Portable projectors are ten-a-penny at the moment - it’s part of a drive by the big projector makers to make their wares a lot more home friendly. And Epson’s EH-DM2 succeeds on all counts … and then some. Portable (by dint of a special carry handle) and all-in-one (a DVD player buried inside), the EH-DM2 is one of the easiest projectors we’ve had the pleasure of using.
The downside is that it’s far from the best in terms of pure video quality. With a widescreen resolution of just 854 x 480 pixels, it’s not capable of high definition. However, its built-in DVD player does play progressive scan DVDs, and those Component video inputs can take (and scale-down) a top quality 1080i HD signal - as well as being capable of showing the very best video quality from a Nintendo Wii.
Picture settings are accessible by a special “visual setup” button on the excellent remote, and although their range is limited, the basics are covered: colour saturation and temperature, sharpness, brightness, contrast and tint. There’s also a progressive mode selectable for the DVD player.
Using 3LCD tech, there's no worry about any nasty “rainbow effect” common to cheaper DLP projectors, but it has its own inherent disadvantages. Chief of which is contrast, or, rather, lack of, with a 1800:1 contrast ratio. Though its 1800 ANSI Lumens allows it to be used - quite effectively, during our tests - in daylight, there’s a distinct lack of detail in gloomy images. That’s truer still when the lights are off, and neither is the finished image impressively detailed. It’s also possible to see the 3LCD panel’s grid on the screen or wall.
So why do we like the EH-DM2 so much? Crucially, none of the above criticisms detract too much from the experience, and there’s enough punch to pictures to please anyone after a casual projector for movies and games.
Aside from its daylight operation (which we won’t overstate - it’s best to close the curtains, at least) and bold colours, the best thing about the EH-DM2 is that it only requires one cable.
Truly plug‘n’play for movies (including DiVX files stored on a DVD or CD), there’s no need for any messy cables, largely because it’s got two speakers that deliver acceptable sound quality. Its surround sound mode isn’t much cop unless you put your head directly behind the EH-DM2 (not advised), but casual users will find it OK. Things get even better, because the EH-DM2 automatically plays MP3 and WMA files stored on a USB memory stick.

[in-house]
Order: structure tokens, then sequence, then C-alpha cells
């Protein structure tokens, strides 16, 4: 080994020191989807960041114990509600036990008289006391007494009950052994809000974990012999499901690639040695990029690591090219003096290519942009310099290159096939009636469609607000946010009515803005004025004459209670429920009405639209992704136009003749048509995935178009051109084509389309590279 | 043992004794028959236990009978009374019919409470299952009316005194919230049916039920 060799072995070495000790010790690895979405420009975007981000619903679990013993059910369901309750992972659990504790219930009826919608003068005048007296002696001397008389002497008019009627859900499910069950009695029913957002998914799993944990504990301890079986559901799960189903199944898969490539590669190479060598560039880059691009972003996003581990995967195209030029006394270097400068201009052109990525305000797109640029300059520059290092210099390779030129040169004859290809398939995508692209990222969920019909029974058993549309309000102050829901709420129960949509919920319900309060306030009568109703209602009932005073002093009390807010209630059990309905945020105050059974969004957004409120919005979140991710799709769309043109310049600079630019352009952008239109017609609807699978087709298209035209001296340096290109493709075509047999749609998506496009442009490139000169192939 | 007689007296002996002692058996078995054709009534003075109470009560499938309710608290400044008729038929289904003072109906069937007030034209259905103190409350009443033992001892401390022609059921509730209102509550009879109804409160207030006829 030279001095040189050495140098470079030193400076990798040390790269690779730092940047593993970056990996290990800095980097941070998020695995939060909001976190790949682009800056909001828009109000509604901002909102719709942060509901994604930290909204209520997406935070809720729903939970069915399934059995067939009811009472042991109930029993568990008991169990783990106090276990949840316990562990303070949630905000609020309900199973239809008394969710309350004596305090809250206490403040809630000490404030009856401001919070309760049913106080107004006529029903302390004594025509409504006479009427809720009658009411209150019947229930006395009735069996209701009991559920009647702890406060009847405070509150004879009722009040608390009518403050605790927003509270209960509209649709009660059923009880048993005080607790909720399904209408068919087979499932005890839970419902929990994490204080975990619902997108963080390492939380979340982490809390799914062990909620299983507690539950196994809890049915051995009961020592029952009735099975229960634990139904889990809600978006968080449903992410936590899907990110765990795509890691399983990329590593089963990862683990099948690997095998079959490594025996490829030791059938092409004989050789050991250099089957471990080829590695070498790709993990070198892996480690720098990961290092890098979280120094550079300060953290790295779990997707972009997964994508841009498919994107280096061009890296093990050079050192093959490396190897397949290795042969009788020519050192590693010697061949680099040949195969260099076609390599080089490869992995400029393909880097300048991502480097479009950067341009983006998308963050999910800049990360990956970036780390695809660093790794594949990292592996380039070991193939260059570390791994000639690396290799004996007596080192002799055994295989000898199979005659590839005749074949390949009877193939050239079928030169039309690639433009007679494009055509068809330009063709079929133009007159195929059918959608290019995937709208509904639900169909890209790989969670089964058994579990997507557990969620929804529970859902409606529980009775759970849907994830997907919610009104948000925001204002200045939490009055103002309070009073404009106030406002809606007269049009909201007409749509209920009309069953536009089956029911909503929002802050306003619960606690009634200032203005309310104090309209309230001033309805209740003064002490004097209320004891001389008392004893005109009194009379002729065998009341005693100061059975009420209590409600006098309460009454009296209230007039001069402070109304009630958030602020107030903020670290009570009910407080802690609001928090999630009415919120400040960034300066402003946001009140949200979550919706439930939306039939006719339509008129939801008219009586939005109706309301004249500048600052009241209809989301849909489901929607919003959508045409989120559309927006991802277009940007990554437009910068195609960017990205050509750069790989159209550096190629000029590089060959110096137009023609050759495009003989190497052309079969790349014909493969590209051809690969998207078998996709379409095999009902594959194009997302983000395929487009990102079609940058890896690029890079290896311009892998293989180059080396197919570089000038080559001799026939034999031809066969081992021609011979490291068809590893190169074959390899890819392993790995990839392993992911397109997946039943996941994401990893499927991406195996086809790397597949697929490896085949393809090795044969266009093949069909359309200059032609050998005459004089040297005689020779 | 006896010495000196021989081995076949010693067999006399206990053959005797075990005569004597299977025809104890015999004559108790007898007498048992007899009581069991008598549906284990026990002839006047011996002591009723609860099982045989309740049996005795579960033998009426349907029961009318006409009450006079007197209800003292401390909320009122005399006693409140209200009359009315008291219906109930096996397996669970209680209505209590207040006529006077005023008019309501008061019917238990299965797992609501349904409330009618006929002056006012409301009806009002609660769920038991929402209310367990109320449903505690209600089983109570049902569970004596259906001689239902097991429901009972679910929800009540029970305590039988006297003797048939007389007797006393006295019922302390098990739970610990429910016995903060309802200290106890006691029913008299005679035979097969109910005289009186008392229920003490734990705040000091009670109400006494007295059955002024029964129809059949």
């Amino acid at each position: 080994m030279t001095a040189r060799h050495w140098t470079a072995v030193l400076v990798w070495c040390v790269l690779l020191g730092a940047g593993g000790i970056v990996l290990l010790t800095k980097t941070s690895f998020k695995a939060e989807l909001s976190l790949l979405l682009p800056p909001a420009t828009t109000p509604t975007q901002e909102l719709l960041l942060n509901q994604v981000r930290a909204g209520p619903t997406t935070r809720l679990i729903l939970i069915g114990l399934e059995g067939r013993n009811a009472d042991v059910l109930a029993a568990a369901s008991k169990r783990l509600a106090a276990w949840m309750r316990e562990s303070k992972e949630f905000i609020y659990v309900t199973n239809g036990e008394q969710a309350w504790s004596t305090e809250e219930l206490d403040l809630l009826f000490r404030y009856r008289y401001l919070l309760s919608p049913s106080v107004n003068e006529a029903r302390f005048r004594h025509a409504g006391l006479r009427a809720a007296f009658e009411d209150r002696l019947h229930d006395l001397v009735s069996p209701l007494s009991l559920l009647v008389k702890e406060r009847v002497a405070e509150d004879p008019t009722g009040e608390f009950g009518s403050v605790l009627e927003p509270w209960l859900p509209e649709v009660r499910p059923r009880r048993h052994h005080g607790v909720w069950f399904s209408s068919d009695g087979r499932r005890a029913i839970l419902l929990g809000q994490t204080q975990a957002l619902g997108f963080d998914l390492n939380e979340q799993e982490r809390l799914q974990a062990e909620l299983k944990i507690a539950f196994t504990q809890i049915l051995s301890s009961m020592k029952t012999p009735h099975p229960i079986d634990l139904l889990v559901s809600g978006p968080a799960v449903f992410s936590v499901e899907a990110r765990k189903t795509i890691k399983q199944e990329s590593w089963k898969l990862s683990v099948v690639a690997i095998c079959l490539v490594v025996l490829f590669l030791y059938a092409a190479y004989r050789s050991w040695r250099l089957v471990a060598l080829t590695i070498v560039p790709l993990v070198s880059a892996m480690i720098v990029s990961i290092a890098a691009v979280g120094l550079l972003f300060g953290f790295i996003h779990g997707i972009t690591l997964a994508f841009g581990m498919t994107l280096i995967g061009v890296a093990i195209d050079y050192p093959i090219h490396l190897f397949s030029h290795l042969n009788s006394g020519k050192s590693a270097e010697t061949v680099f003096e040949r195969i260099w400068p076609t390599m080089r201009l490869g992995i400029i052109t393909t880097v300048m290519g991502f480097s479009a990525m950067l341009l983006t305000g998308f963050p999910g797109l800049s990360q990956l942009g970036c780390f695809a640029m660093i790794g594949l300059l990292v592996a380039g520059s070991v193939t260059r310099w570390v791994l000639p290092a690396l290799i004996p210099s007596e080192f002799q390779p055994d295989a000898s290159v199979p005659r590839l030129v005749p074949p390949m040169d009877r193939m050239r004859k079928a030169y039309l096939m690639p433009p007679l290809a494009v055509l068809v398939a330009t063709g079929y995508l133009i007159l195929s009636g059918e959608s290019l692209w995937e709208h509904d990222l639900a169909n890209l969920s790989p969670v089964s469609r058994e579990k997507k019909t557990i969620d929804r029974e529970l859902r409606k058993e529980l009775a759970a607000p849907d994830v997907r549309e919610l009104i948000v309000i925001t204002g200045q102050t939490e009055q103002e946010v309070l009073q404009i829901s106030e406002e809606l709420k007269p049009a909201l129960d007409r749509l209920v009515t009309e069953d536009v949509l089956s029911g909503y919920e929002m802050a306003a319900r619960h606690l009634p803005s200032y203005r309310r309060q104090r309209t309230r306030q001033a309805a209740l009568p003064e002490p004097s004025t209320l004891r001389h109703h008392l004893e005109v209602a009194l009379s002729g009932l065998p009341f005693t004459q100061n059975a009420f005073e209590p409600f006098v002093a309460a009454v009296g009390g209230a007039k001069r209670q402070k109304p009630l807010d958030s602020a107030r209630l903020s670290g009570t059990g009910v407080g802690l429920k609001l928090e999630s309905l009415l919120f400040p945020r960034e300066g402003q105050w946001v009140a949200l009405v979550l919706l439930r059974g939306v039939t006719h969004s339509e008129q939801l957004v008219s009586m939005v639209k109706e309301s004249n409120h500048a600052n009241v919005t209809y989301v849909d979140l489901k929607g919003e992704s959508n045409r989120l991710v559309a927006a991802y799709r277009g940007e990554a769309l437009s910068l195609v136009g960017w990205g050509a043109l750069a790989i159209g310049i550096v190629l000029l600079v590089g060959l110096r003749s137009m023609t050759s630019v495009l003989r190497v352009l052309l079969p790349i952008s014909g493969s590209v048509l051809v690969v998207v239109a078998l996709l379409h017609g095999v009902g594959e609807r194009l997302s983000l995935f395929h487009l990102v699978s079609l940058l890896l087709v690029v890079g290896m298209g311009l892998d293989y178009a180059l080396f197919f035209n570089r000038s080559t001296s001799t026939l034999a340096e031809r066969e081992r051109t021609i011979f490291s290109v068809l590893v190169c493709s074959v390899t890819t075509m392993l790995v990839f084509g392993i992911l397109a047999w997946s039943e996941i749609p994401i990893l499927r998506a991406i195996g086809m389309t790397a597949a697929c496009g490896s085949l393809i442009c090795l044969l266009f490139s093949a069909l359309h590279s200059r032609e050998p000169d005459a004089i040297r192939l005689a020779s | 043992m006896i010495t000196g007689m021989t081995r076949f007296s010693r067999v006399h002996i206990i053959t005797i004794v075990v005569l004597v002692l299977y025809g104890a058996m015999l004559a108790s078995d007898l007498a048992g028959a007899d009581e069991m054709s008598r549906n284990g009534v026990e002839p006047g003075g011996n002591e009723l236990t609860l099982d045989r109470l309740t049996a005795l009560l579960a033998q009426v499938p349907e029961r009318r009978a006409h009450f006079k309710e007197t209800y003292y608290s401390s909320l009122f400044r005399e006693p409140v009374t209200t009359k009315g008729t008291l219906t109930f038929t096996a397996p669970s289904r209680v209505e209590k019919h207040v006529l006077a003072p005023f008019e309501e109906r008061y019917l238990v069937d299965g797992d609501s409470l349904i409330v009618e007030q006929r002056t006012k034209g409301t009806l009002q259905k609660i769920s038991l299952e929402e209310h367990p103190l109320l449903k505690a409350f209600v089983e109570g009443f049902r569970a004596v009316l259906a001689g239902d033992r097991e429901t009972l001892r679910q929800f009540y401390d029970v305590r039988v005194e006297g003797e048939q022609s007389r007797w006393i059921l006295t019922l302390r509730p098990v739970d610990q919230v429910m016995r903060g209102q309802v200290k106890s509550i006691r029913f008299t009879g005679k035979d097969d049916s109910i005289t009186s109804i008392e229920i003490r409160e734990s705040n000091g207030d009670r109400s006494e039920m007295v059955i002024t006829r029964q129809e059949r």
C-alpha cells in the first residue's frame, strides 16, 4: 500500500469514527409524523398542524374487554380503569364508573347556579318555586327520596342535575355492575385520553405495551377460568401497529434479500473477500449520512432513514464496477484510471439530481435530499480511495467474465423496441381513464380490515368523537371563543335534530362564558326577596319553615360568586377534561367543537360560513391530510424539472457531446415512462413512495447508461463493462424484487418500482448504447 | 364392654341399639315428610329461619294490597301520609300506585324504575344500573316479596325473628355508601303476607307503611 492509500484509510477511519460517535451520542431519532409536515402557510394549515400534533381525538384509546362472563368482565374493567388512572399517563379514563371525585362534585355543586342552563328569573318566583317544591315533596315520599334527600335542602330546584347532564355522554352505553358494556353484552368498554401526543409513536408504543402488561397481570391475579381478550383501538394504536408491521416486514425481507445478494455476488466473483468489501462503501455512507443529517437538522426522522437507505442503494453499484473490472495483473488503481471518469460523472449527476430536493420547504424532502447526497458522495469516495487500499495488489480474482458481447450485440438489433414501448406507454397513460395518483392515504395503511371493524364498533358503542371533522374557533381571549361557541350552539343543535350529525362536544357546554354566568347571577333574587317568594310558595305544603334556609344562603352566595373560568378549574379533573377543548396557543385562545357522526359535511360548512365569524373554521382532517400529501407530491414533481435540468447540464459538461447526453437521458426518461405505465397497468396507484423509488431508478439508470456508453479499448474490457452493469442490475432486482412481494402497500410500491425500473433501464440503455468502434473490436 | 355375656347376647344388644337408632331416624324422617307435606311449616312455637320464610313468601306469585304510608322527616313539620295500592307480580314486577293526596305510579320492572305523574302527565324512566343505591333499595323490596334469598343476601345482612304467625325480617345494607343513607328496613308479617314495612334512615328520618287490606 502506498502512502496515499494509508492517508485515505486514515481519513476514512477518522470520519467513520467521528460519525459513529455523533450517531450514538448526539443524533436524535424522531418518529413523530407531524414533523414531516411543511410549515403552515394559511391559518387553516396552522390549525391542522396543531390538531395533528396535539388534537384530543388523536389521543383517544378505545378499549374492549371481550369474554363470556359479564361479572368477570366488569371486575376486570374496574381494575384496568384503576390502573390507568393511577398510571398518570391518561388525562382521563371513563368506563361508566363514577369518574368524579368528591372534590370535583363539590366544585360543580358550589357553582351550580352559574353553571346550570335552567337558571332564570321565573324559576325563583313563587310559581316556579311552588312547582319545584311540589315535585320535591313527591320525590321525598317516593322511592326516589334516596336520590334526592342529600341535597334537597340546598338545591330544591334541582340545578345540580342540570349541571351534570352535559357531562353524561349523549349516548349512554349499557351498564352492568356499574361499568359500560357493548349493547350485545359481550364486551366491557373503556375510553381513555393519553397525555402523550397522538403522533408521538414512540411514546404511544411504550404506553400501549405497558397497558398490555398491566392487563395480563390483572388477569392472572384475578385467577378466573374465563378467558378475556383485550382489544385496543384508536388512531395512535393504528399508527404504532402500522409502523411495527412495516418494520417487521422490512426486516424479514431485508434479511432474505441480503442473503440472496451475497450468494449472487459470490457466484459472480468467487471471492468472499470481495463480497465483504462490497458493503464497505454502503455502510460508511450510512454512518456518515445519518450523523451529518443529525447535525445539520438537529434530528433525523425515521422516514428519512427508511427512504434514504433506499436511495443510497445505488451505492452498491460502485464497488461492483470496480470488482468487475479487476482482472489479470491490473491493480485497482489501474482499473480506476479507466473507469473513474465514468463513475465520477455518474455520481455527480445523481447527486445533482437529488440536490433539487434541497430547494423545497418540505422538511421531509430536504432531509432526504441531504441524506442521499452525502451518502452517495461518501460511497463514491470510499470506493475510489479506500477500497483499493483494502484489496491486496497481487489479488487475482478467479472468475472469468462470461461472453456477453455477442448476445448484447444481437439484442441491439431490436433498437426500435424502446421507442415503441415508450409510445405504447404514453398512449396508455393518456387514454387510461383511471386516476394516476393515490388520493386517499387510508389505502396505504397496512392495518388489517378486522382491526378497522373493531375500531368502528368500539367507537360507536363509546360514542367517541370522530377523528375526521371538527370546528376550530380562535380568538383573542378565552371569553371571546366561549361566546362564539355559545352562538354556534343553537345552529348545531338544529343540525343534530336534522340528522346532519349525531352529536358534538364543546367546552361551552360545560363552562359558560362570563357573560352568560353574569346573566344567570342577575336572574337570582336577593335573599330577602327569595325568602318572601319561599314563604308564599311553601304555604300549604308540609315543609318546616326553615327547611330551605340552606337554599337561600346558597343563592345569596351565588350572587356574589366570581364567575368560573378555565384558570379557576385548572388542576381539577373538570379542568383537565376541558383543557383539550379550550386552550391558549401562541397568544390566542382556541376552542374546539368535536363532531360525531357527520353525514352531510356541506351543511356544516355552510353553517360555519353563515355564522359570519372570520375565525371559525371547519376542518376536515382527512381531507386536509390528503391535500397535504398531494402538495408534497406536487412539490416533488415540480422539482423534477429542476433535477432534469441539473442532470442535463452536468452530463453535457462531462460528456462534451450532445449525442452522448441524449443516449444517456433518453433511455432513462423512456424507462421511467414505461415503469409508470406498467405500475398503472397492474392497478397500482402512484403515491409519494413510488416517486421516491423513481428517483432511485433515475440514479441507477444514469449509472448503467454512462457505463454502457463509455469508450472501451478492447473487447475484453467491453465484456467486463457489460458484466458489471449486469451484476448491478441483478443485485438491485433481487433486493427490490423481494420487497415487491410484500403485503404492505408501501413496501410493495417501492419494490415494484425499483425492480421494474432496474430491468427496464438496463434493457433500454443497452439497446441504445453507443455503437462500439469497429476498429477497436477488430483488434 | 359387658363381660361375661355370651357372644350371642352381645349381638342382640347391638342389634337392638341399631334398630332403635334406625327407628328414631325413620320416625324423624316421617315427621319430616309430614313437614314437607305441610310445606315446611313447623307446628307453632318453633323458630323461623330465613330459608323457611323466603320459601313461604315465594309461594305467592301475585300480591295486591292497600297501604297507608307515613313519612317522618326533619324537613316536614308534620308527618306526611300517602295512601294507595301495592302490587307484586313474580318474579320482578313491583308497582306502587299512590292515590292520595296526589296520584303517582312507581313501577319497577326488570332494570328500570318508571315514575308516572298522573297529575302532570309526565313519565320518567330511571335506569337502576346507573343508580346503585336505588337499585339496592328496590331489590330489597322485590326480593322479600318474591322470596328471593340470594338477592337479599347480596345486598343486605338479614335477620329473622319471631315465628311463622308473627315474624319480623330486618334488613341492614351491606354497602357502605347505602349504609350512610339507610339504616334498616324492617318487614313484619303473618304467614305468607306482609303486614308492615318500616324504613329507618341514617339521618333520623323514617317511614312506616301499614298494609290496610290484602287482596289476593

Curiously its USB slot shares billing with the DVD player on the input selector menu, and only works when a DVD is ejected. It only wakes up when a USB stick is physically inserted into the unit’s rear slot - if it’s already in situ, nothing happens. Done in the correct order, the projector automatically begins to play any MP3 or WMA files. Presumably that’s because it would be impossible to select individual tracks with the lamp shutter closed, though if you continue projecting it does give you a rudimentary list of (and nonsense filenames) what’s on the USB stick. Automatic JPEG slideshows are better, with a thumbnail list of images displayed.
Its sound is only suitable for a small room and it’s vital to select the appropriate mode - classical, rock, jazz or the intriguingly named “digital” - though, oddly, all four modes come with wildly varying volumes. If you’ve a “no compromises” approach to sound, consider using the headphones jack - or route all audio to a home cinema using the coaxial audio output.
Keep pictures to less than 100-inches, which is possible to do from just a couple of metres away, and you’ll find the EH-DM2 a versatile and impressive performer if you’re after something that can be whipped out for a quick movie session without that annoying 10-minute scrabble for cables.